(Source: Rachel Raskin-Zrihentimesheraldonline.com Times-Herald, Vallejo, Calif. (MCT) — About half of all residential properties with a mortgage in Solano County are underwater, about twice as many as the national figure, a new industry analysis reveals.
But that’s an improvement.
The number of homes here worth less than what’s owed on them has shrunk slightly, unlike nationally, where they rose a smidgen. But the number of mortgages approaching that situation locally — called near-negative equity — has increased some, according to Industry data analysis firm CoreLogic’s latest report released this week.
CoreLogic’s data shows that nationally 11.1 million, or 22.8 percent, of all residential properties with a mortgage were in negative equity at the end of the fourth quarter of 2011. This is up from 10.7 million properties, 22.1 percent, in the previous quarter.
On top of that, another 2.5 million borrowers in the fourth quarter had less than 5 percent equity, which is considered “near-negative.” Together, negative and near-negative equity mortgages accounted for nearly 28 percent of all residential mortgages nationwide, up from 27.1 in 2011′s third quarter.
In the Vallejo-Fairfield area, 49.7 percent, or 45,081 of residential properties with a mortgage, were in negative equity at the end of 2011, according to CoreLogic’s latest report. That compares to 51.1 percent, or 46,575 properties, in the third quarter, according to the report on negative equity data for properties nationwide.
In Solano County, another 5.1 percent, or 4,594
residential properties, were in near-negative equity for the fourth quarter 2011. That compares to 4.9 percent, or 4,503, in the previous quarter. But added together, nearly 55 percent of residential properties with a mortgage here are or are nearly underwater.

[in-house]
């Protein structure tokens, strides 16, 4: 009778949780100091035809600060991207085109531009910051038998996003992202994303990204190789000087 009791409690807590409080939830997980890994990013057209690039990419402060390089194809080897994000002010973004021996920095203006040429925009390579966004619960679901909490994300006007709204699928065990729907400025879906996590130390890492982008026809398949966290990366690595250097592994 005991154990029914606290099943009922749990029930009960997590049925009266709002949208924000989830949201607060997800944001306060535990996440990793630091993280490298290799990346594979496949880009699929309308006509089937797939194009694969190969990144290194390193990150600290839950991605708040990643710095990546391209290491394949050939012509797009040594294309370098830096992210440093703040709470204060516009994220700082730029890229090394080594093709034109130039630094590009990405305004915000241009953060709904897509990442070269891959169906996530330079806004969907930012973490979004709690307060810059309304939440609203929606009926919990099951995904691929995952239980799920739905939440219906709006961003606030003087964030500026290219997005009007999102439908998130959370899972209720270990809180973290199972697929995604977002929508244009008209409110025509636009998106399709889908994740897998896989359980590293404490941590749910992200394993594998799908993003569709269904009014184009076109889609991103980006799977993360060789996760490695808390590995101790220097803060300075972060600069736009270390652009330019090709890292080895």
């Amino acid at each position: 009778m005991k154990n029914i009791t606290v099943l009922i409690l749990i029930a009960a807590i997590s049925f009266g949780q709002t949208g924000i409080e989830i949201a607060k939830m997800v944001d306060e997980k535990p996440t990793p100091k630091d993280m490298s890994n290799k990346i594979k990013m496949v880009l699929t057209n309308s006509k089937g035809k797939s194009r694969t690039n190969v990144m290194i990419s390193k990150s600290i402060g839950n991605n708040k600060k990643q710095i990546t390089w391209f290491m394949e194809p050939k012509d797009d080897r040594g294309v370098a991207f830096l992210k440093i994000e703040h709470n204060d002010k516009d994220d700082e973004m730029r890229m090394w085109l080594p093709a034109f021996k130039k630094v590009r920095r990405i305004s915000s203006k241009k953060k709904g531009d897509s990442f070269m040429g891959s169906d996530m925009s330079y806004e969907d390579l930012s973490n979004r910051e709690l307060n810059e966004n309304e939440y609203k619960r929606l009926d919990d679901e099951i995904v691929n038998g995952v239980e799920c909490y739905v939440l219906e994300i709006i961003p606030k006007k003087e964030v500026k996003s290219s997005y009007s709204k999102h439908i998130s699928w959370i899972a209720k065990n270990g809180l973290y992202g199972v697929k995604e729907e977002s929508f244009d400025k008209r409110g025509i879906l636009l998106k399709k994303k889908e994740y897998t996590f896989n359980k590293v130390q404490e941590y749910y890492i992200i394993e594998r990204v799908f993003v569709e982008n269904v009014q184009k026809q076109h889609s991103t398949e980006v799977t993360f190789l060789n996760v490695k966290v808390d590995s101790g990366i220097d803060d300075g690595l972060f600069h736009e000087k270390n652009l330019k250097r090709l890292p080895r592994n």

Paul Winders, owner/broker of Around Town Realty and president of the Solano Association of Realtors, said the local figures sound reasonable.
“It makes sense the total number underwater is less because a certain percentage (of those homes) foreclosed and now the new owner owes less,” Winders said. “It’s a good thing that fewer people are underwater, but the way it got that way is not that good. It would be better if values went up.”
The increase in near-negative may be explained by the fact that prices at the high and low end of the local market are still declining, he said. By high-end, Winders said he means homes costing more than $250,000 in Vallejo and more than $350,000 in Benicia.
“The very low end, condos especially, are still declining because they’re not financeable,” Winders said. “You need cash. We sold one for $16,000 last month.”
While Winders said he’s confident the Solano County real estate market will rebound eventually, he acknowledges it has a long way to climb.
“Our market was very volatile, like Arizona, Florida, Nevada, where (prices) went up so fast,” he said. “Now, homes are selling for less than what you can build them for, which is why you don’t hear the sounds of construction around much, like you used to, and those people whose jobs those were, are out of work.”
On the other hand, “there’s very little inventory now, there are few homes on the market, and a lot of interest in what’s available,” he said.
CoreLogic’s chief economist Mark Fleming has a similar take.
“While the economic recovery will reduce the propensity of the inability to pay (foreclosure) trigger, negative equity will take an extended period of time to improve, and if there is a hiccup in the economic recovery, it could mean a rise in foreclosures,” he said in a statement.
Contact staff writer Rachel Raskin-Zrihen at (707) 553-6824 or email@example.com.
©2012 Times-Herald (Vallejo, Calif.)
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